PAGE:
Horse Slaughter Bill Sails Through Committee, Draws Flak from HSUSThu, 14 Feb 2013 17:56:46 CST
A bill allowing horses to be processed for slaughter in Oklahoma is wending its way through the Oklahoma capitol, and it is drawing fierce opposition from powerful special interest groups. Radio Oklahoma Network’s Ron Hays spoke with the author of House Bill 1999, Rep. Skye McNiel, at the state capitol. (Click on the LISTEN BAR at the bottom of this story to hear the full interview.)
“This bill repeals the ban on processing horses in Oklahoma,” McNiel said. It does not deal with the consumption laws. Basically, it says we can process horses in Oklahoma, but we will not eat them in Oklahoma; we will ship that meat overseas.”
Even though the bill is aimed at providing a humane and cost-effective way to dispose of unwanted horses who might otherwise be abused or neglected, McNiel said lawmakers are taking a lot of flak from animal rights groups.
“We’re getting a lot of heat from organizations such as HSUS (Humane Society of the United States) and they have really come out and attacked us on this bill saying that it’s not humane and that this is not the best way to deal with this population of horses.
“They do agree that we have a population, a large population of unwanted horses being abused and mistreated, but what we don’t agree on is how we deal with those horses. And, quite frankly, they’ve not come up with any solutions. They’re best solution is that you can take it and sell it-which there’s no market for it-or you can euthanize it, which is very expensive. They argue that it’s cost-efficient, but I would say spending $500, $800, or $1,000 to euthanize a horse is not really very feasible for a lot of people in Oklahoma. And I think that it’s time that we stand up and tell them that we in Oklahoma will make the policy-all of us citizens of Oklahoma, not outside forces, not people outside of Oklahoma making Oklahoma policy.”
McNiel says there are currently no processing facilities for horses in Oklahoma, but passage of the bill would lay the groundwork should investors be interested in locating one here.
She said the bill flew through committee on an 8-to-2 vote. She expects the full House will vote on the measure next week and send it to the Senate. She said lawmakers need to hear from their constituents on this bill.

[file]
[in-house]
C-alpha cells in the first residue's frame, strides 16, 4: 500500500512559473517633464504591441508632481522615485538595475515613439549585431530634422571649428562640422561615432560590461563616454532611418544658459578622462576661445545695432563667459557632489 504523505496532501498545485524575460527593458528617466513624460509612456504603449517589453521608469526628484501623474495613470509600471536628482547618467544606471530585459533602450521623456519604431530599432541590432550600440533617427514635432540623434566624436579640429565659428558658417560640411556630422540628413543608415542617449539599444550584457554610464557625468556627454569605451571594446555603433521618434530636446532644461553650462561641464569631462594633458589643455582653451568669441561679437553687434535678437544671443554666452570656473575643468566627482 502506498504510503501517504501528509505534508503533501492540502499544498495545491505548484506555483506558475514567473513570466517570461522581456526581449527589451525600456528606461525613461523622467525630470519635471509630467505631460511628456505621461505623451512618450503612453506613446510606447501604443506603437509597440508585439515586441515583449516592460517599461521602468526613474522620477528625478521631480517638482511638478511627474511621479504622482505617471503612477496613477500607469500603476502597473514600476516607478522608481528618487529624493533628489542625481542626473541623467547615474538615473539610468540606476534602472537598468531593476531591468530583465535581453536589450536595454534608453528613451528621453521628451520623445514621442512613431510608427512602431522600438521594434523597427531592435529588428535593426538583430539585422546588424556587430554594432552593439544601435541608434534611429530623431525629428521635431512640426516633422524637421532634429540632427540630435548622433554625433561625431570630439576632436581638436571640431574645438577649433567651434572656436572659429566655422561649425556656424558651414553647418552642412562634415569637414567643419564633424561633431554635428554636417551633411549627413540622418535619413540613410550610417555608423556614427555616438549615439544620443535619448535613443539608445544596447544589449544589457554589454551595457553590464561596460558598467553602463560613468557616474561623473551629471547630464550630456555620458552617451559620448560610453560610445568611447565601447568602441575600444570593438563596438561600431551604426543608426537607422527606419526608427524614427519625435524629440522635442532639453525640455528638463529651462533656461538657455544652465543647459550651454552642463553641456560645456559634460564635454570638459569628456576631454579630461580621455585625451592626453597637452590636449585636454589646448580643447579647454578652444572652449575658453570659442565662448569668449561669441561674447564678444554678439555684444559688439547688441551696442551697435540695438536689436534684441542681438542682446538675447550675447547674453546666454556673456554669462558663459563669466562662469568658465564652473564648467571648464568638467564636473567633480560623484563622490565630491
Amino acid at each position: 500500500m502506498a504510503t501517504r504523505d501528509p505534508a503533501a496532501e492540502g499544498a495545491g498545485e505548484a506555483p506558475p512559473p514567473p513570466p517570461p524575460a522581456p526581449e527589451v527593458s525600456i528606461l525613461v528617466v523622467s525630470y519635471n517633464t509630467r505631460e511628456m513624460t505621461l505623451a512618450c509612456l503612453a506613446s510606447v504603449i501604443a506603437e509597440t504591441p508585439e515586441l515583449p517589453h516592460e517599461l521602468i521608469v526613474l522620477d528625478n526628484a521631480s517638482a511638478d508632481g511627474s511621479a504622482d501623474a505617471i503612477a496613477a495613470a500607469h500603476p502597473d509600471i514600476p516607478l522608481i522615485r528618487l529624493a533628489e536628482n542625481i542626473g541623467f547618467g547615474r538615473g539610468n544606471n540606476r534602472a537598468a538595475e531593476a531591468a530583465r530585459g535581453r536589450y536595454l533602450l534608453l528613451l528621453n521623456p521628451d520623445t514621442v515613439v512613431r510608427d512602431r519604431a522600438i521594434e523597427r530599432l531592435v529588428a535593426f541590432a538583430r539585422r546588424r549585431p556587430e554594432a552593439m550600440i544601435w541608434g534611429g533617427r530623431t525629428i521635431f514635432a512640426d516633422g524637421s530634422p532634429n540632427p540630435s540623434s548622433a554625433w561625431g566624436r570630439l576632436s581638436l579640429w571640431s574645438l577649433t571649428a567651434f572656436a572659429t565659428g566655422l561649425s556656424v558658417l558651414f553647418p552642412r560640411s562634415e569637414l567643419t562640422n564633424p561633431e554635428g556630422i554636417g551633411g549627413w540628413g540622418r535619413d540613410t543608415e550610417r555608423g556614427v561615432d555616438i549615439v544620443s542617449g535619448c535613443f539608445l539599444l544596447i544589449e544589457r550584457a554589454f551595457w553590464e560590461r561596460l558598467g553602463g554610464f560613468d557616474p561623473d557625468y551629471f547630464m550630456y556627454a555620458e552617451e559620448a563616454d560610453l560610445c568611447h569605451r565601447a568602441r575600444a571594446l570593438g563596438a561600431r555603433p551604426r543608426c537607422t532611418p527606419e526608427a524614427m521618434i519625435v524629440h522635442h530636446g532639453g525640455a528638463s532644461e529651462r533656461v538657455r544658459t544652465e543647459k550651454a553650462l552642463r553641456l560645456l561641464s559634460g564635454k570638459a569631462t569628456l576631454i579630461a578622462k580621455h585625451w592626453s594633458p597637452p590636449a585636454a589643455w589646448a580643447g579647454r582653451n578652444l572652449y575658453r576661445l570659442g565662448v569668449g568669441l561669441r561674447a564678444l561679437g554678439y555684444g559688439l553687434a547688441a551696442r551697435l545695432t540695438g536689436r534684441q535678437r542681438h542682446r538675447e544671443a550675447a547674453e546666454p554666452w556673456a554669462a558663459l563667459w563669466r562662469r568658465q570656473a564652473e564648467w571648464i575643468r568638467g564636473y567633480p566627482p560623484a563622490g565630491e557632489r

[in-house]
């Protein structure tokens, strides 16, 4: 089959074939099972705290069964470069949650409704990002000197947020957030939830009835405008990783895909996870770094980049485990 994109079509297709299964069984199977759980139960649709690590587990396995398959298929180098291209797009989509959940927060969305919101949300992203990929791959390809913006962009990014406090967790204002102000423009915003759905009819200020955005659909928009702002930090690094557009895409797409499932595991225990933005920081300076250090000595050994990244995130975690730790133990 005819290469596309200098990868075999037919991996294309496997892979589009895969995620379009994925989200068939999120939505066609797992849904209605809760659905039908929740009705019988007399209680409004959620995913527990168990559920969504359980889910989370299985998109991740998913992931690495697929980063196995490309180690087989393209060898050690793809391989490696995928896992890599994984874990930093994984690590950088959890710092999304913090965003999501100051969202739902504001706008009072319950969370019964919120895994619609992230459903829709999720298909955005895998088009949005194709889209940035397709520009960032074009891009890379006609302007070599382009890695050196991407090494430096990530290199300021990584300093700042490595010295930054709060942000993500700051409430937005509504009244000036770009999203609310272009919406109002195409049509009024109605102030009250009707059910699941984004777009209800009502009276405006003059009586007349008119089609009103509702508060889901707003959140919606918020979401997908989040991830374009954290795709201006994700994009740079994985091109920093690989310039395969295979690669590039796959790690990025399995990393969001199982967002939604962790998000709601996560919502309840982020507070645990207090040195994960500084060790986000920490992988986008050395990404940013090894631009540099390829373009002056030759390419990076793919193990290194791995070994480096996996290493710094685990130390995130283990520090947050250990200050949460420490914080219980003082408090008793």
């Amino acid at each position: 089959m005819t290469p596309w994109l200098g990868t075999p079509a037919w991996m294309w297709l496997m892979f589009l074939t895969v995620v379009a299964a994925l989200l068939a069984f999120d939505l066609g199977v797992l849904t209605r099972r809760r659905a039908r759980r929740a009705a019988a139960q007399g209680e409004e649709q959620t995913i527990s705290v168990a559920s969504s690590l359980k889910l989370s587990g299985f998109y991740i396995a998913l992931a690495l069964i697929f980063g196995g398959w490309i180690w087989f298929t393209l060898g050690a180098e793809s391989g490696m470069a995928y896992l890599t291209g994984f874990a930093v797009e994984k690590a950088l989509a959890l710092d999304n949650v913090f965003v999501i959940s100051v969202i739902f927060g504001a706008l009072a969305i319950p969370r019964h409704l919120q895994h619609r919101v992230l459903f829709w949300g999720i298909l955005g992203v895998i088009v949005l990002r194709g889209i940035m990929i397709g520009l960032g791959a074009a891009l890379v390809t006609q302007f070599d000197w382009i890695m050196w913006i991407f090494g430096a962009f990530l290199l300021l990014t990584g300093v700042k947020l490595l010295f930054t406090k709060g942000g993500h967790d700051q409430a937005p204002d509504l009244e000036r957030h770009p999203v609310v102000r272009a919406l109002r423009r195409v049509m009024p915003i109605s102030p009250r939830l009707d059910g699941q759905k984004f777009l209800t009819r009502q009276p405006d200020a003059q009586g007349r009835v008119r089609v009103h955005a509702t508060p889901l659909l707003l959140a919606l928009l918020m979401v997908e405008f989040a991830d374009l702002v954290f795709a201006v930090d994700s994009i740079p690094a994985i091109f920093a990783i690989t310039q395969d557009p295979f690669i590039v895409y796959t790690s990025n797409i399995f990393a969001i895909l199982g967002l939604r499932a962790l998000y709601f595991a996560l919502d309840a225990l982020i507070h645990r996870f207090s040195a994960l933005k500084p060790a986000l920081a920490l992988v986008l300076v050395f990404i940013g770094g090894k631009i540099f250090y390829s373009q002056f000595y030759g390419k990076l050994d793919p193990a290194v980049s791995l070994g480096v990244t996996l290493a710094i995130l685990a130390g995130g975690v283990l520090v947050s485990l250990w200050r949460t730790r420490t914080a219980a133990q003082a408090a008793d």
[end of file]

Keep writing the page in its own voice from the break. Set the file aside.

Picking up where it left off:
“It is time now, if there’s ever been a time, to be active and to protect Oklahoma farmers and ranchers. Now is the time. Even if you don’t own a horse or aren’t interested in horses, if you deal in agriculture, this is an attack on the Oklahoma farmer and rancher. It’s time to stand up because, I can tell you, HSUS is getting their members to call their representatives. They’re getting active in social media. They are blasting Oklahoma lawmakers and we need people back home telling us this is the right thing to do. Giving some of those members who are getting all of this heat, all of these attacks, having people call from their district. We need just as many people, we need more people calling them and telling them ‘We support you. We believe in what you’re doing. Please, keep up the good work and protect Oklahoma agriculture.”
McNiel says there are a tremendous number of calls and social media posts from non-Oklahomans seeking the defeat of her bill. She said about 90-95 percent of the negative contacts are from outside of the state.
“Something else I think that’s interesting is that HSUS clearly spends their money lobbying against efforts like this rather than coming up with solutions. They spend less than one percent of their entire budget on actual animals. Over 99 percent of their money goes to lobbying efforts to defeat farmers and ranchers all across the United States. And this is just typical rhetoric from them.”
You can read the full text of HB 1999 by clicking here and then clicking on HB1999.
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